In what is believed to be a first-of-its-kind systematic look at pregnancy frequency and outcomes among imprisoned US women, researchers from Johns Hopkins Medicine say almost 1,400 pregnant women were admitted to 22 US state and all federal prisons in a recent year.
Antiepileptics increase the risk of pneumonia among persons with Alzheimer's disease
People with Alzheimer's disease using antiepileptic drugs have twice the risk of pneumonia compared to non-users, a new study from the University of Eastern Finland shows.
Artificial chemical DNA switch helps understand epigenetic mechanisms
Researchers from the Czech Academy of Sciences and Charles University constructed an artificial chemical DNA switch and made the first step towards artificial epigenetics -- targeted switching on and off of genes.
Using more-specific 'genetic scissors' may avoid problems associated with gene editing
A study from researchers in Italy suggests that there could be a way to bypass barriers to making CRISPR gene-editing treatments a viable option.
Naltrexone implant helps HIV patients with opioid dependence prevent relapse
A new study, published this month in Lancet HIV by Penn Medicine researchers, shows that a naltrexone implant placed under the skin was more effective at helping HIV-positive patients with an opioid addiction reduce relapse and have better HIV-related outcomes compared to the oral drug.
Breakthrough in acidic water electrolysis via ruthenium-based catalysts
Prof. Wu Yuen's team successfully prepared a kind of catalyst which is able to significantly accelerate oxygen evolution reaction, which help human get one step further in pursuing applicable hydrogen fuel.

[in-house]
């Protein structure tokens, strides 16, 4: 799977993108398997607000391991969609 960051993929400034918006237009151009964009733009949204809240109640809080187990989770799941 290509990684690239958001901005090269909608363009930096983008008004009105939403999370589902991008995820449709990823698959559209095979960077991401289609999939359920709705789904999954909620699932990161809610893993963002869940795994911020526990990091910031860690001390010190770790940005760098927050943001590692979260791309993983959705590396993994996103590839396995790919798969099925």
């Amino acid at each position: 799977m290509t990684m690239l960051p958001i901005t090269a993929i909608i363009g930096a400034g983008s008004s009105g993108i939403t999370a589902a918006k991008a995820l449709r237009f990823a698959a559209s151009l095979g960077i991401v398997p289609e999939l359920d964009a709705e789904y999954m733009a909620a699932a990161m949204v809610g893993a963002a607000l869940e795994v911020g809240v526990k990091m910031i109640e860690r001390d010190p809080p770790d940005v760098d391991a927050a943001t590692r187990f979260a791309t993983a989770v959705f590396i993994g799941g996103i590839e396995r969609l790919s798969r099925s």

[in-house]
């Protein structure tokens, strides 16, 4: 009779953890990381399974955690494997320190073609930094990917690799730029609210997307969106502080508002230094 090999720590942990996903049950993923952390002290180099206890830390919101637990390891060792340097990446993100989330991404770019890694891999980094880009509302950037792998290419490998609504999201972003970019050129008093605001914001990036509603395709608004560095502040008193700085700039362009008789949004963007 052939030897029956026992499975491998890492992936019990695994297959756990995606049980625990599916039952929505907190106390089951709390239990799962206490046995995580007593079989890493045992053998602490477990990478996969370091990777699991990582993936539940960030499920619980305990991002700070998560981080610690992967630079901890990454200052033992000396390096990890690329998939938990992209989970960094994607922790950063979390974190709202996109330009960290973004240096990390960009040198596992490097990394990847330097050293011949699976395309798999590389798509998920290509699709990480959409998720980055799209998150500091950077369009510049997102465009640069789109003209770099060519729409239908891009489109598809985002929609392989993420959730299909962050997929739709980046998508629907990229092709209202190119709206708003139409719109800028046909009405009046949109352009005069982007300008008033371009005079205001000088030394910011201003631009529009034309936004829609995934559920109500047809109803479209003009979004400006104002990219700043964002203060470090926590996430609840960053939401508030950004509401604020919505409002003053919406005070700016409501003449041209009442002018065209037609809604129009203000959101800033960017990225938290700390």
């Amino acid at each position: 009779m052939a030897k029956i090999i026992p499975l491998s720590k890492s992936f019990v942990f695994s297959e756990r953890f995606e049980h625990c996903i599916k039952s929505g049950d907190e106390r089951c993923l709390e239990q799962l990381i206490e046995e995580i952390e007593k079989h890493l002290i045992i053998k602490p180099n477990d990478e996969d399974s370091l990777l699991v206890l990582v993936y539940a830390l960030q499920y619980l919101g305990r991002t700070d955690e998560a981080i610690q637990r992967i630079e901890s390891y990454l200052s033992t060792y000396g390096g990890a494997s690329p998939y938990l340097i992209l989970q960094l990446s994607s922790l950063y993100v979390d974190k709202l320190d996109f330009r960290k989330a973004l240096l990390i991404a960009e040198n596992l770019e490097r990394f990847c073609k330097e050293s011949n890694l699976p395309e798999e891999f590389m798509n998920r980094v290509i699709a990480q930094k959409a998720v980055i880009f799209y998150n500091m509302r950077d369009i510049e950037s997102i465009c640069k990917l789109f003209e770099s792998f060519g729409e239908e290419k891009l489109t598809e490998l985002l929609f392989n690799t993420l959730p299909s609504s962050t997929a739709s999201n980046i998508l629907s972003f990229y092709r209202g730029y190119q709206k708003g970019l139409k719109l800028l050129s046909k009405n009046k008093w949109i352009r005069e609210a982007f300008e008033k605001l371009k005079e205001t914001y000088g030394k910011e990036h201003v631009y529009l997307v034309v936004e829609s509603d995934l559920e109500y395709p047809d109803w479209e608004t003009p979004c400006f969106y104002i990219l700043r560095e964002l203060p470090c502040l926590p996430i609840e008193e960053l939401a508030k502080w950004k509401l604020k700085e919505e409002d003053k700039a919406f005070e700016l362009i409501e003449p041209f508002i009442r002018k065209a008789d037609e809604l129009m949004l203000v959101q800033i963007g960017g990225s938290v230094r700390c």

Heroines of the periodic table (video)
In 1871, Dimitri Mendeleev's periodic table was presented to the world, but missing many of the 118 elements leaving place-holders for those yet to be discovered.
Protecting homes with netting window screens can reduce malaria parasite infection
Protecting houses against mosquitoes with netting window screens can suppress malaria vector populations and dramatically reduce human parasite infection prevalence.
Ancient birds out of the egg running
Using their own laser imaging technology, Dr Michael Pittman from the Department of Earth Sciences at The University of Hong Kong and Thomas G Kaye from the Foundation for Scientific Advancement in the USA determined the lifestyle of a special hatchling bird by revealing the previously unknown feathering preserved in the fossil specimen found in the ~125 million-year-old Early Cretaceous fossil beds of Los Hoyas, Spain.
African-Americans more likely to be misdiagnosed with schizophrenia, Rutgers study finds
African-Americans with severe depression are more likely to be misdiagnosed as having schizophrenia, according to a new Rutgers study.
Semiconductor: A new contender for scalable quantum computing
Recent advances of quantum computing has attracted global attention for its prospective applications in business and industry.
Study finds cells maintain a complete molecular 'memory' of their embryonic origins
In research that casts cells as curators of their own history, Dana-Farber Cancer Institute scientists have discovered that adult tissues retain a memory, inscribed on their DNA, of the embryonic cells from which they arose.
Physicists reveal why matter dominates universe
Physicists in the College of Arts and Sciences at Syracuse University have confirmed that matter and antimatter decay differently for elementary particles containing charmed quarks.
Study highlights power of play
Through simple games and day-to-day tasks, parents can help their children learn self-regulation, a skill considered essential for success, a University of Otago, New Zealand, study has found.
Want to increase staff loyalty? You'll need to be seen as important, new research suggests
Offering praise and having a good working relationship isn't always enough to engender loyalty from staff -- employees also need to feel that the relationship with their boss is important, according to new research.
Plant scraps are the key ingredient in cheap, sustainable jet fuel
Scientists in China have developed a process for converting plant waste from agriculture and timber harvesting into high-density aviation fuel.
Organic semiconductors: One transistor for all purposes
In mobiles, fridges, planes - transistors are everywhere. But they often operate only within a restricted current range.